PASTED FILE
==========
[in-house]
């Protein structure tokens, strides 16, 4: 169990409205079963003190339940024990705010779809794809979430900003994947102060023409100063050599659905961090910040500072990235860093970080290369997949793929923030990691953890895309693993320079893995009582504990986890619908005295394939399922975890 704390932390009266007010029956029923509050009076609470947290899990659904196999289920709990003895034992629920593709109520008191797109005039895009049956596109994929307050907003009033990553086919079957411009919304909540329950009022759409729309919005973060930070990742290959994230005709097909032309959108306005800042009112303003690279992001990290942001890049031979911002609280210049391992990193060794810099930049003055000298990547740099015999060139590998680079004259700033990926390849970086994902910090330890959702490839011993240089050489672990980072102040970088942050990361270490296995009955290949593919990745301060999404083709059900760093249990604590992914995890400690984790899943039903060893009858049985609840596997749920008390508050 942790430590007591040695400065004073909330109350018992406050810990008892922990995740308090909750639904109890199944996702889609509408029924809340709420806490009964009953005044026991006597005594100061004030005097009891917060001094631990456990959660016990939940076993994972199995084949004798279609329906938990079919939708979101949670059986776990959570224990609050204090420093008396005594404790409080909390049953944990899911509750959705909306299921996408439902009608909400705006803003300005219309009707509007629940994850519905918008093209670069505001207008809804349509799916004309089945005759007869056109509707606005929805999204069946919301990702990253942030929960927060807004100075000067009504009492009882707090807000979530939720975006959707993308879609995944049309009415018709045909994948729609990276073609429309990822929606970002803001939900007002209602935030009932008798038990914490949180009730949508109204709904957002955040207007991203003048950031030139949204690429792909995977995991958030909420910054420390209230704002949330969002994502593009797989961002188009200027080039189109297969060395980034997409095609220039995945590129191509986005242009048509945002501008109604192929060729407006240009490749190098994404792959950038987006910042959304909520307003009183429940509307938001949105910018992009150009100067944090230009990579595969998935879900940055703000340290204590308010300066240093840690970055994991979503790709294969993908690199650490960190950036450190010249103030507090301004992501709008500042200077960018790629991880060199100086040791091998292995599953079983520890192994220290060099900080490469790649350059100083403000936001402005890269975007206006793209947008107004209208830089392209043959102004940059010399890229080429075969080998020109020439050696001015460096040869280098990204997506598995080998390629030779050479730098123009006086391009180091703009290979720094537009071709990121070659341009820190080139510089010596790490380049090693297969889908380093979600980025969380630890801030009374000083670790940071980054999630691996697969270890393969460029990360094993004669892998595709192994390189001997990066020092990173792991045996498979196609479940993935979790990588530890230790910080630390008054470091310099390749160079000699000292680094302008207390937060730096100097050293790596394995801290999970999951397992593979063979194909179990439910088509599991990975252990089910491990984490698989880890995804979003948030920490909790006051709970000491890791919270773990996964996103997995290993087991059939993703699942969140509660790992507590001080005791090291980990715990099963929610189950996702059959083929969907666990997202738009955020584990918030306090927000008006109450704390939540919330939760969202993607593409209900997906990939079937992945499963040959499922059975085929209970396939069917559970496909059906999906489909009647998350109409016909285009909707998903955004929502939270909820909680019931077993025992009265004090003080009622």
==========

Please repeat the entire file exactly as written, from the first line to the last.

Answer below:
[in-house]
């Protein structure tokens, strides 16, 4: 169990409205079963003190339940024990705010779809794809979430900003994947102060023409100063050599659905961090910040500072990235860093970080290369997949793929923030990691953890895309693993320079893995009582504990986890619908005295394939399922975890 704390932390009266007010029956029923509050009076609470947290899990659904196999289920709990003895034992629920593709109520008191797109005039895009049956596109994929307050907003009033990553086919079957411009919304909540329950009022759409729309919005973060930070990742290959994230005709097909032309959108306005800042009112303003690279992001990290942001890049031979911002609280210049391992990193060794810099930049003055000298990547740099015999060139590998680079004259700033990926390849970086994902910090330890959702490839011993240089050489672990980072102040970088942050990361270490296995009955290949593919990745301060999404083709059900760093249990604590992914995890400690984790899943039903060893009858049985609840596997749920008390508050 942790430590007591040695400065004073909330109350018992406050810990008892922990995740308090909750639904109890199944996702889609509408029924809340709420806490009964009953005044026991006597005594100061004030005097009891917060001094631990456990959660016990939940076993994972199995084949004798279609329906938990079919939708979101949670059986776990959570224990609050204090420093008396005594404790409080909390049953944990899911509750959705909306299921996408439902009608909400705006803003300005219309009707509007629940994850519905918008093209670069505001207008809804349509799916004309089945005759007869056109509707606005929805999204069946919301990702990253942030929960927060807004100075000067009504009492009882707090807000979530939720975006959707993308879609995944049309009415018709045909994948729609990276073609429309990822929606970002803001939900007002209602935030009932008798038990914490949180009730949508109204709904957002955040207007991203003048950031030139949204690429792909995977995991958030909420910054420390209230704002949330969002994502593009797989961002188009200027080039189109297969060395980034997409095609220039995945590129191509986005242009048509945002501008109604192929060729407006240009490749190098994404792959950038987006910042959304909520307003009183429940509307938001949105910018992009150009100067944090230009990579595969998935879900940055703000340290204590308010300066240093840690970055994991979503790709294969993908690199650490960190950036450190010249103030507090301004992501709008500042200077960018790629991880060199100086040791091998292995599953079983520890192994220290060099900080490469790649350059100083403000936001402005890269975007206006793209947008107004209208830089392209043959102004940059010399890229080429075969080998020109020439050696001015460096040869280098990204997506598995080998390629030779050479730098123009006086391009180091703009290979720094537009071709990121070659341009820190080139510089010596790490380049090693297969889908380093979600980025969380630890801030009374000083670790940071980054999630691996697969270890393969460029990360094993004669892998595709192994390189001997990066020092990173792991045996498979196609479940993935979790990588530890230790910080630390008054470091310099390749160079000699000292680094302008207390937060730096100097050293790596394995801290999970999951397992593979063979194909179990439910088509599991990975252990089910491990984490698989880890995804979003948030920490909790006051709970000491890791919270773990996964996103997995290993087991059939993703699942969140509660790992507590001080005791090291980990715990099963929610189950996702059959083929969907666990997202738009955020584990918030306090927000008006109450704390939540919330939760969202993607593409209900997906990939079937992945499963040959499922059975085929209970396939069917559970496909059906999906489909009647998350109409016909285009909707998903955004929502939270909820909680019931077993025992009265004090003080009622």